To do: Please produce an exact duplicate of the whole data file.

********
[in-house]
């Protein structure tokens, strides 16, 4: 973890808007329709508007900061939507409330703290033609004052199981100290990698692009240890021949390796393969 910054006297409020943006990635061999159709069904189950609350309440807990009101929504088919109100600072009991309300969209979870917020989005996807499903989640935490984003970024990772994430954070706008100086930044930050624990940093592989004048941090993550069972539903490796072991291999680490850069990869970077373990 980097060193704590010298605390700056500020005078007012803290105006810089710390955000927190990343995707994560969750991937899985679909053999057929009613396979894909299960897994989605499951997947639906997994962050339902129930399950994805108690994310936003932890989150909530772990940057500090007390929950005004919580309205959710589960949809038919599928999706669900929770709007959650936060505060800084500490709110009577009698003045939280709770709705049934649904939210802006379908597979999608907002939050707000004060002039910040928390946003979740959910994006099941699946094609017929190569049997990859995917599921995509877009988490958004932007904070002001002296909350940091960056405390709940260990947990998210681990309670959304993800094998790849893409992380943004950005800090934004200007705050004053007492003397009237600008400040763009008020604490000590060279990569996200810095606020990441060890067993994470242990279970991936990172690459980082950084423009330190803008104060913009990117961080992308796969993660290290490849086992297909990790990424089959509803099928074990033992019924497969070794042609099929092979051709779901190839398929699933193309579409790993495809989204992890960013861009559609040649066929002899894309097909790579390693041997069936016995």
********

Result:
[in-house]
């Protein structure tokens, strides 16, 4: 973890808007329709508007900061939507409330703290033609004052199981100290990698692009240890021949390796393969 910054006297409020943006990635061999159709069904189950609350309440807990009101929504088919109100600072009991309300969209979870917020989005996807499903989640935490984003970024990772994430954070706008100086930044930050624990940093592989004048941090993550069972539903490796072991291999680490850069990869970077373990 980097060193704590010298605390700056500020005078007012803290105006810089710390955000927190990343995707994560969750991937899985679909053999057929009613396979894909299960897994989605499951997947639906997994962050339902129930399950994805108690994310936003932890989150909530772990940057500090007390929950005004919580309205959710589960949809038919599928999706669900929770709007959650936060505060800084500490709110009577009698003045939280709770709705049934649904939210802006379908597979999608907002939050707000004060002039910040928390946003979740959910994006099941699946094609017929190569049997990859995917599921995509877009988490958004932007904070002001002296909350940091960056405390709940260990947990998210681990309670959304993800094998790849893409992380943004950005800090934004200007705050004053007492003397009237600008400040763009008020604490000590060279990569996200810095606020990441060890067993994470242990279970991936990172690459980082950084423009330190803008104060913009990117961080992308796969993660290290490849086992297909990790990424089959509803099928074990033992019924497969070794042609099929092979051709779901190839398929699933193309579409790993495809989204992890960013861009559609040649066929002899894309097909790579390693041997069936016995």